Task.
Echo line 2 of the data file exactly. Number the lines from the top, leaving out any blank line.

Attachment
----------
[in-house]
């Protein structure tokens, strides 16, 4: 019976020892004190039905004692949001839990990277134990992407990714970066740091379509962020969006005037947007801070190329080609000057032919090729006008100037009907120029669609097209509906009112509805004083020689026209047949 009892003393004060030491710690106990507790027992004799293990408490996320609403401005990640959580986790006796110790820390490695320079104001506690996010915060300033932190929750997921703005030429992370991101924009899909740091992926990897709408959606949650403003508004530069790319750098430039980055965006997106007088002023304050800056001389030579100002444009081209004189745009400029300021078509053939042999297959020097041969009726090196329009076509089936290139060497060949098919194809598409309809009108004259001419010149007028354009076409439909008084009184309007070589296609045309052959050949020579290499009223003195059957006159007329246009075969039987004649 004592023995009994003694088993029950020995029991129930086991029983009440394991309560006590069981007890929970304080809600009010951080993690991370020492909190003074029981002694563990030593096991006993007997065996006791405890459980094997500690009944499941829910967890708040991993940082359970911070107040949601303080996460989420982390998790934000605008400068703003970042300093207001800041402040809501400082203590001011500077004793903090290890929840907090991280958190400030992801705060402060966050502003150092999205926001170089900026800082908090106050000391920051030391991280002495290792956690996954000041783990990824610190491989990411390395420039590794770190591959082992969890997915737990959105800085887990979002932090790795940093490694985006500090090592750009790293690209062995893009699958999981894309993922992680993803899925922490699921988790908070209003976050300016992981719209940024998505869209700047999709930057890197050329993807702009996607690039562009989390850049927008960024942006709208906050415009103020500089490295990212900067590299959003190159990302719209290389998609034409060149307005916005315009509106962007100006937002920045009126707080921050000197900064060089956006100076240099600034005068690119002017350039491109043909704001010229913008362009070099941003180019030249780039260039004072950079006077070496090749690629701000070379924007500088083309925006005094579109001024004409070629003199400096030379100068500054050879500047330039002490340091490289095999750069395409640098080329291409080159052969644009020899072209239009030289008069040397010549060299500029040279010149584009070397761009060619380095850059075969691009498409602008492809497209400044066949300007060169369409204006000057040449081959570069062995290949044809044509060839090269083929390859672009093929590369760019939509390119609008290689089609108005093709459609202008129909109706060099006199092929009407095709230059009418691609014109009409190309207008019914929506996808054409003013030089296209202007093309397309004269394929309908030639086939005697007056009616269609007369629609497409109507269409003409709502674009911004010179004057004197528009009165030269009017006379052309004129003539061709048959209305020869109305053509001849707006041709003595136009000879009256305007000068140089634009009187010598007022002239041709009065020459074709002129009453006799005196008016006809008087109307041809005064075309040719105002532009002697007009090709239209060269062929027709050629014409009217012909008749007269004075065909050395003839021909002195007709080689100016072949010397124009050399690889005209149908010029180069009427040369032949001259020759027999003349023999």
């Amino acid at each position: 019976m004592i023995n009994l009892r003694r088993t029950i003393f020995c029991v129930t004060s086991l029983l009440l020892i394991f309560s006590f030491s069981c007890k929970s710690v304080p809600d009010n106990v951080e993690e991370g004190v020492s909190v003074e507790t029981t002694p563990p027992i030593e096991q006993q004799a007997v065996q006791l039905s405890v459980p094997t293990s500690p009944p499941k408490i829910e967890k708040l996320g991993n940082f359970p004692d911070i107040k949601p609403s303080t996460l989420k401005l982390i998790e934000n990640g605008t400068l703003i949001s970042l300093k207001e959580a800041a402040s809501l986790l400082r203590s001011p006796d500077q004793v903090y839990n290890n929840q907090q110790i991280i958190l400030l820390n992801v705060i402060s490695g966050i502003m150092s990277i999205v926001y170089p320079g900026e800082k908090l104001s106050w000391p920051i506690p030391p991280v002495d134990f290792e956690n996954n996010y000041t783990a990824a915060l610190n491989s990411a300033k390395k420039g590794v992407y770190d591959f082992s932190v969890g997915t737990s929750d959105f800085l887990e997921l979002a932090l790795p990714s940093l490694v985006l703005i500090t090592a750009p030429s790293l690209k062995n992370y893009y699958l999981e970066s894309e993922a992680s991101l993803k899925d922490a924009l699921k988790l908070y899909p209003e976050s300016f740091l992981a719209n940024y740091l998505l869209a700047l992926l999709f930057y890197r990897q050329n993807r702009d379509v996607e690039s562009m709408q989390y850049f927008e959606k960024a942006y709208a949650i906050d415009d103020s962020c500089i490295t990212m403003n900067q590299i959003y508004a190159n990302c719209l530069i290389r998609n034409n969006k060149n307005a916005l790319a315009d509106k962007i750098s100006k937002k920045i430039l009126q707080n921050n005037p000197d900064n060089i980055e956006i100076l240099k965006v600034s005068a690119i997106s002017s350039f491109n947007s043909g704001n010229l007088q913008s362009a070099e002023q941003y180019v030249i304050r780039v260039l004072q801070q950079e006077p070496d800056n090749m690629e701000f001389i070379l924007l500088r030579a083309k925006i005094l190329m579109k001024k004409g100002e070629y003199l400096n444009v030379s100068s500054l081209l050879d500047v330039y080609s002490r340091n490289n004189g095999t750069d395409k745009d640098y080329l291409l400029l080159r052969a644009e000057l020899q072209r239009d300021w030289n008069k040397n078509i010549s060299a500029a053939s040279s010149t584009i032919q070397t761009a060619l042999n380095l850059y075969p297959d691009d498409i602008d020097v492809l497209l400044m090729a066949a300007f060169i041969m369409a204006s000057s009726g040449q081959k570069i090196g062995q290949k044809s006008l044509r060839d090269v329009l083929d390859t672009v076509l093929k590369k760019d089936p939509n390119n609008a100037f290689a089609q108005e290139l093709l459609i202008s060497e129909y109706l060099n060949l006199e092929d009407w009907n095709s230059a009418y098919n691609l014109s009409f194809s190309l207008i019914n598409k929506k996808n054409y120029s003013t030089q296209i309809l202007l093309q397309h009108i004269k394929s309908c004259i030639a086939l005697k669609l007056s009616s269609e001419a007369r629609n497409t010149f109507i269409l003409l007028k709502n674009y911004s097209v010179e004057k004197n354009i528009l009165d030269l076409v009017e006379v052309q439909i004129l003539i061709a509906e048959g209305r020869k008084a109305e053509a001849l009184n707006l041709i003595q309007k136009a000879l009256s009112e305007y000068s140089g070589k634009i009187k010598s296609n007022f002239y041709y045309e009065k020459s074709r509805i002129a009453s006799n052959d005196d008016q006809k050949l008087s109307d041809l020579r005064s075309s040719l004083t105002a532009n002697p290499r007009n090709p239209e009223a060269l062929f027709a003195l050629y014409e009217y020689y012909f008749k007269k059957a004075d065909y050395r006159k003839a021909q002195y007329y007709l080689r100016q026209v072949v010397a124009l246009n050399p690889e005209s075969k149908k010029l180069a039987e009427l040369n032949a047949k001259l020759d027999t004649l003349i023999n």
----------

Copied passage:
């Protein structure tokens, strides 16, 4: 019976020892004190039905004692949001839990990277134990992407990714970066740091379509962020969006005037947007801070190329080609000057032919090729006008100037009907120029669609097209509906009112509805004083020689026209047949 009892003393004060030491710690106990507790027992004799293990408490996320609403401005990640959580986790006796110790820390490695320079104001506690996010915060300033932190929750997921703005030429992370991101924009899909740091992926990897709408959606949650403003508004530069790319750098430039980055965006997106007088002023304050800056001389030579100002444009081209004189745009400029300021078509053939042999297959020097041969009726090196329009076509089936290139060497060949098919194809598409309809009108004259001419010149007028354009076409439909008084009184309007070589296609045309052959050949020579290499009223003195059957006159007329246009075969039987004649 004592023995009994003694088993029950020995029991129930086991029983009440394991309560006590069981007890929970304080809600009010951080993690991370020492909190003074029981002694563990030593096991006993007997065996006791405890459980094997500690009944499941829910967890708040991993940082359970911070107040949601303080996460989420982390998790934000605008400068703003970042300093207001800041402040809501400082203590001011500077004793903090290890929840907090991280958190400030992801705060402060966050502003150092999205926001170089900026800082908090106050000391920051030391991280002495290792956690996954000041783990990824610190491989990411390395420039590794770190591959082992969890997915737990959105800085887990979002932090790795940093490694985006500090090592750009790293690209062995893009699958999981894309993922992680993803899925922490699921988790908070209003976050300016992981719209940024998505869209700047999709930057890197050329993807702009996607690039562009989390850049927008960024942006709208906050415009103020500089490295990212900067590299959003190159990302719209290389998609034409060149307005916005315009509106962007100006937002920045009126707080921050000197900064060089956006100076240099600034005068690119002017350039491109043909704001010229913008362009070099941003180019030249780039260039004072950079006077070496090749690629701000070379924007500088083309925006005094579109001024004409070629003199400096030379100068500054050879500047330039002490340091490289095999750069395409640098080329291409080159052969644009020899072209239009030289008069040397010549060299500029040279010149584009070397761009060619380095850059075969691009498409602008492809497209400044066949300007060169369409204006000057040449081959570069062995290949044809044509060839090269083929390859672009093929590369760019939509390119609008290689089609108005093709459609202008129909109706060099006199092929009407095709230059009418691609014109009409190309207008019914929506996808054409003013030089296209202007093309397309004269394929309908030639086939005697007056009616269609007369629609497409109507269409003409709502674009911004010179004057004197528009009165030269009017006379052309004129003539061709048959209305020869109305053509001849707006041709003595136009000879009256305007000068140089634009009187010598007022002239041709009065020459074709002129009453006799005196008016006809008087109307041809005064075309040719105002532009002697007009090709239209060269062929027709050629014409009217012909008749007269004075065909050395003839021909002195007709080689100016072949010397124009050399690889005209149908010029180069009427040369032949001259020759027999003349023999």